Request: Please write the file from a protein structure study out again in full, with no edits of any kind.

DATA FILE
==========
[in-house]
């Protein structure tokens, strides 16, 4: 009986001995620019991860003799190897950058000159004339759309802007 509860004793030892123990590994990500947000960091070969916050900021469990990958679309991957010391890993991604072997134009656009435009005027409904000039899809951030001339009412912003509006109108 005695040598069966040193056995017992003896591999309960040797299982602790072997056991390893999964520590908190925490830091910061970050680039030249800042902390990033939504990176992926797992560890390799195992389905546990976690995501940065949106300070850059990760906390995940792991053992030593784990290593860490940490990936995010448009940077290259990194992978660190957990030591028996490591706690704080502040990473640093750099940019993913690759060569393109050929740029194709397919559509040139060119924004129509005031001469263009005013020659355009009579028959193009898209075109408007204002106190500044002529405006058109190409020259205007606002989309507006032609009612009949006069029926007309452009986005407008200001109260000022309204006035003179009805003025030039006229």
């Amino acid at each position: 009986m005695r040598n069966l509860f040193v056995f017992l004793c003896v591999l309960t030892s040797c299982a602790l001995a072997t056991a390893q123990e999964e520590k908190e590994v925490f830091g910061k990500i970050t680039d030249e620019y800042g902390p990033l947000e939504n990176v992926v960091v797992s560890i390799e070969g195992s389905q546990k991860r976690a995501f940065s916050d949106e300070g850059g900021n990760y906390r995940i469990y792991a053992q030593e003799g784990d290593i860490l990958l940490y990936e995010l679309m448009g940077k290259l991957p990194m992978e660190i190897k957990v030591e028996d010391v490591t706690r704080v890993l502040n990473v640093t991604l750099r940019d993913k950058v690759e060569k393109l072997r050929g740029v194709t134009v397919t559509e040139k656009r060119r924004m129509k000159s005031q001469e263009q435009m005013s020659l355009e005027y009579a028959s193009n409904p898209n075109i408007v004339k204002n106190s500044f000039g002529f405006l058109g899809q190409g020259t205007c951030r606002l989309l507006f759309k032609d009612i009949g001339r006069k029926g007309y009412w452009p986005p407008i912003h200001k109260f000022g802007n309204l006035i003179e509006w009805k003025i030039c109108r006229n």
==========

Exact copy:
[in-house]
């Protein structure tokens, strides 16, 4: 009986001995620019991860003799190897950058000159004339759309802007 509860004793030892123990590994990500947000960091070969916050900021469990990958679309991957010391890993991604072997134009656009435009005027409904000039899809951030001339009412912003509006109108 005695040598069966040193056995017992003896591999309960040797299982602790072997056991390893999964520590908190925490830091910061970050680039030249800042902390990033939504990176992926797992560890390799195992389905546990976690995501940065949106300070850059990760906390995940792991053992030593784990290593860490940490990936995010448009940077290259990194992978660190957990030591028996490591706690704080502040990473640093750099940019993913690759060569393109050929740029194709397919559509040139060119924004129509005031001469263009005013020659355009009579028959193009898209075109408007204002106190500044002529405006058109190409020259205007606002989309507006032609009612009949006069029926007309452009986005407008200001109260000022309204006035003179009805003025030039006229």
């Amino acid at each position: 009986m005695r040598n069966l509860f040193v056995f017992l004793c003896v591999l309960t030892s040797c299982a602790l001995a072997t056991a390893q123990e999964e520590k908190e590994v925490f830091g910061k990500i970050t680039d030249e620019y800042g902390p990033l947000e939504n990176v992926v960091v797992s560890i390799e070969g195992s389905q546990k991860r976690a995501f940065s916050d949106e300070g850059g900021n990760y906390r995940i469990y792991a053992q030593e003799g784990d290593i860490l990958l940490y990936e995010l679309m448009g940077k290259l991957p990194m992978e660190i190897k957990v030591e028996d010391v490591t706690r704080v890993l502040n990473v640093t991604l750099r940019d993913k950058v690759e060569k393109l072997r050929g740029v194709t134009v397919t559509e040139k656009r060119r924004m129509k000159s005031q001469e263009q435009m005013s020659l355009e005027y009579a028959s193009n409904p898209n075109i408007v004339k204002n106190s500044f000039g002529f405006l058109g899809q190409g020259t205007c951030r606002l989309l507006f759309k032609d009612i009949g001339r006069k029926g007309y009412w452009p986005p407008i912003h200001k109260f000022g802007n309204l006035i003179e509006w009805k003025i030039c109108r006229n």